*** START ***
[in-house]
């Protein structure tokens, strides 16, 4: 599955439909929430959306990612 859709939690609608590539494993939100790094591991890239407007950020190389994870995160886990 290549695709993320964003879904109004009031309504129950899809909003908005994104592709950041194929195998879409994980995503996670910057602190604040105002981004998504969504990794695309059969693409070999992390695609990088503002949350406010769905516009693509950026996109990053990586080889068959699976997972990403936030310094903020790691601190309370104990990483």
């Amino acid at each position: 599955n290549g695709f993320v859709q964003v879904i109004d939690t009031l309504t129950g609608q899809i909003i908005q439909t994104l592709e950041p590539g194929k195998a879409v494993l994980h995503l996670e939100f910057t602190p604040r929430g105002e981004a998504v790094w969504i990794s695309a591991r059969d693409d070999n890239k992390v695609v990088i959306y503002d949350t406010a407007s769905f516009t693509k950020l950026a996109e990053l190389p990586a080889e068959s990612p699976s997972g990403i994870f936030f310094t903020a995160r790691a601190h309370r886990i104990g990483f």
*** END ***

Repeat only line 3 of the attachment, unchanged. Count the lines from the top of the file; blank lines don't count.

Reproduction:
């Amino acid at each position: 599955n290549g695709f993320v859709q964003v879904i109004d939690t009031l309504t129950g609608q899809i909003i908005q439909t994104l592709e950041p590539g194929k195998a879409v494993l994980h995503l996670e939100f910057t602190p604040r929430g105002e981004a998504v790094w969504i990794s695309a591991r059969d693409d070999n890239k992390v695609v990088i959306y503002d949350t406010a407007s769905f516009t693509k950020l950026a996109e990053l190389p990586a080889e068959s990612p699976s997972g990403i994870f936030f310094t903020a995160r790691a601190h309370r886990i104990g990483f």